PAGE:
Hadassah

Medical Clown Nehama's Blog, Chapter Two

Monday, Apr 24 2017

One of the special things I value about working at Hadassah Hospital is the gathering of people from all nations, ages, and religions.

For me, a big blessing is helping two children to connect and play with each other--one who speaks only Arabic and the other a religious Jew wearing a kippah (skullcap).That’s where the healing begins. This solidarity among people from different backgrounds exists also among the members of the medical staff and within our group of medical clowns.

In this blog, I bring the story of Fulla Nag'ab G'ubach, a medical clown who has been at Hadassah for five years. Fulla lives in Isawiya, an Arab neighborhood on Mount Scopus in Jerusalem, with her three kids. Here is her story:

"When I started my work at Hadassah Hospital three years ago, my Hebrew was not so good. During my break, a man came over to me, asked me in Hebrew to go to see his father, and offered to pay me. It took me awhile to understand him, but when I did, of course, I told him I will go to see his father without pay.

On our way, he told me that his father refuses to eat or drink and sometimes even to talk. He guided me to his father's bed. I found a very old man, recovering from heart surgery.

When he heard me speaking Arabic, his mood changed and he told me he will eat something if I play him a song by an old Iraqi singer, Nazem Al Ghazali. I agreed and after I played his favorite song for him, he asked me to feed him. I did that with all my heart. I felt so happy that I succeeded in changing his mood. It strengthened my belief and trust that through human feelings, we can make connections--regardless of religion, color, race or sex.

I received a lot of thanks and praise from his family, which gave me belief and trust in my humanist work and more power to continue. I kept visiting him from time to time, but the tragic end was not so far away and he died. My relationship with his family, however, continues."

May we all reach true freedom to be who we are, to open our hearts to others, and to open the way to human connection. May we learn to extend our inner boundaries and to see the light in each of us.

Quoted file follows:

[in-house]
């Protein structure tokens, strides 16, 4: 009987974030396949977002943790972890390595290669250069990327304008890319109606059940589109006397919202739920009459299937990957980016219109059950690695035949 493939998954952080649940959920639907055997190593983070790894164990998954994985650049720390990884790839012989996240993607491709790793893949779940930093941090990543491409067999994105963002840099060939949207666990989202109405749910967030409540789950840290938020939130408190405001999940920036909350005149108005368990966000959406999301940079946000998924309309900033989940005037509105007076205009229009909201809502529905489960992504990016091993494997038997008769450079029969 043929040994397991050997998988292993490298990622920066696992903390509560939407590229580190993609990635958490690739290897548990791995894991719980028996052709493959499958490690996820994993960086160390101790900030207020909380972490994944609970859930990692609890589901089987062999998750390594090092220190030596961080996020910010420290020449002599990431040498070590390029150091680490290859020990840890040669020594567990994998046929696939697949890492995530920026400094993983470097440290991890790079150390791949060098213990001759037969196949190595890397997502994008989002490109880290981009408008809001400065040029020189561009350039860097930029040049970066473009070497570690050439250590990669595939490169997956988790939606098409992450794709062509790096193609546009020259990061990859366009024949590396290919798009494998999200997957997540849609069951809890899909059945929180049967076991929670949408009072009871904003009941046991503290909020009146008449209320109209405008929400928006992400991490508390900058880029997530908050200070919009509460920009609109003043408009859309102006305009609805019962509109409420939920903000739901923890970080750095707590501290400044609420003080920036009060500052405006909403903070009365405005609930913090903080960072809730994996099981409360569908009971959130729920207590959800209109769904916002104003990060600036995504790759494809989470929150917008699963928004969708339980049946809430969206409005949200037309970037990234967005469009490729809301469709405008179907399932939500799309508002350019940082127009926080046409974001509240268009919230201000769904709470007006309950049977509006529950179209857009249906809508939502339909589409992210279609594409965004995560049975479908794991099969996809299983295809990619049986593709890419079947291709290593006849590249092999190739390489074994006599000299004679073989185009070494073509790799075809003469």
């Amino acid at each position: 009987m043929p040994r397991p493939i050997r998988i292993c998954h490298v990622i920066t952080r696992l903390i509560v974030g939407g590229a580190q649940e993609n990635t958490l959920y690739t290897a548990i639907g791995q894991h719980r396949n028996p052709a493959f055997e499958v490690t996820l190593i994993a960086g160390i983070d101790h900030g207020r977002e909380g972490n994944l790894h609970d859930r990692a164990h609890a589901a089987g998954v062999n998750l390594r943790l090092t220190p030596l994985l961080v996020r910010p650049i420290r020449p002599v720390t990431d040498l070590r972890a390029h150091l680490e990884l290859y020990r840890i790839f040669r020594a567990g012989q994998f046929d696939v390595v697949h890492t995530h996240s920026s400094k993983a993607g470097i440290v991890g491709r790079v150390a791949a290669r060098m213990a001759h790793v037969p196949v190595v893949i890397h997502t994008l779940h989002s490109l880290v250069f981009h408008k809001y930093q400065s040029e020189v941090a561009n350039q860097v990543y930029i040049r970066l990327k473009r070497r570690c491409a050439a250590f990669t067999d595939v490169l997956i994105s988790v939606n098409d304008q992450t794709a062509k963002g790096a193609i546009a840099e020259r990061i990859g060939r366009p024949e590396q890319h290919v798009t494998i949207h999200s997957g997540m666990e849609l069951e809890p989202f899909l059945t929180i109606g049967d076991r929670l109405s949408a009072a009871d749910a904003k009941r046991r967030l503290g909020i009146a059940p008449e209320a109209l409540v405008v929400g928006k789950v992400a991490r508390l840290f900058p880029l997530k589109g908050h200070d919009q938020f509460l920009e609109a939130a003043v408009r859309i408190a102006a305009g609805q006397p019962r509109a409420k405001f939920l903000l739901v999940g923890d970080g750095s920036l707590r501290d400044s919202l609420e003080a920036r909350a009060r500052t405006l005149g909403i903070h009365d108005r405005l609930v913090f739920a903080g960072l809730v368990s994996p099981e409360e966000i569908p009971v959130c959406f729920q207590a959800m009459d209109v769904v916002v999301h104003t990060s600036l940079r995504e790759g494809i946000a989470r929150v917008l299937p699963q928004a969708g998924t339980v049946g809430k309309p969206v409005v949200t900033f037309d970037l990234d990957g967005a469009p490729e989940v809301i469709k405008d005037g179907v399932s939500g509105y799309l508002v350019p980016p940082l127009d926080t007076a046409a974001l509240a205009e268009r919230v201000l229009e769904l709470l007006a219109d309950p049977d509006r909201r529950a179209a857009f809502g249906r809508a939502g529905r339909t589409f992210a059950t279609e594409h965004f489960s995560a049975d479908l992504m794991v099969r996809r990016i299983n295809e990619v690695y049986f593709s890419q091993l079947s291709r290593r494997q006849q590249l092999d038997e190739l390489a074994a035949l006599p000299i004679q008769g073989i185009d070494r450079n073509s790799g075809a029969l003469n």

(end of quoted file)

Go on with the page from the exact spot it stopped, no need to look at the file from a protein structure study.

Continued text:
Until next time, may the red nose be with you!--Nehama (Boola-Boola) Perel

See more about Medical Clown Nechama
Part 1 | Part 2 | Part 3 | Part 4 | Part 5

Comments

No comments yet.
First Name
Email
Comment
Enter this word:

Related Stories

alt_text

Monday, Jul 16 2018

Hadassah Magazine Receives Four 2018 Simon Rockower Awards For Journalistic Excellence

(June 21, 2018 – NEW YORK, NY) Hadassah Magazine has won four Simon Rockower Awards, the annual prizes for excellence in Jewish journalism handed out by the American Jewish Press Association (AJPA), announced Ellen Hershkin, National President, Hadassah, the Women’s Zionist Organization of America, Inc. (HWZOA).  The awards, which include two First Place honors for work published in 2017, were presented June 19 at the AJPA’s 2018 annual conference in Cleveland, Ohio.

READ MORE ›
alt_text

Friday, Jul 13 2018

Ambassadors for Health: A Hadassah Empowerment Program for Working Women

Over 15 pounds. That is how much weight Rachel, age 47, lost by participating in the Hadassah Medical Organization’s Ambassadors for Health program.

READ MORE ›
alt_text

Thursday, Jun 21 2018

Celebrating 100 Years of Excellence in Ophthalmology at Hadassah

The local and global impact of Hadassah’s Department of Ophthalmology was the theme shared by the international experts who spoke at the June 20th opening of the Centennial Conference, marking the 100th anniversary of the Hadassah Medical Organization’s Department of Ophthalmology.

READ MORE ›
alt_text

Monday, Jun 18 2018

Hadassah Achieves Accreditation from BBB Wise Giving Alliance READ MORE ›

Donation Questions

donorservices@hadassah.org

(800) 928-0685

Membership Questions

membership@hadassah.org

(800) 664-5646

Missions Department

missions@hadassah.org

(800) 237-1517

Contact Us

40 Wall Street

New York, NY 10005

support@hadassah.org

More ›

Show More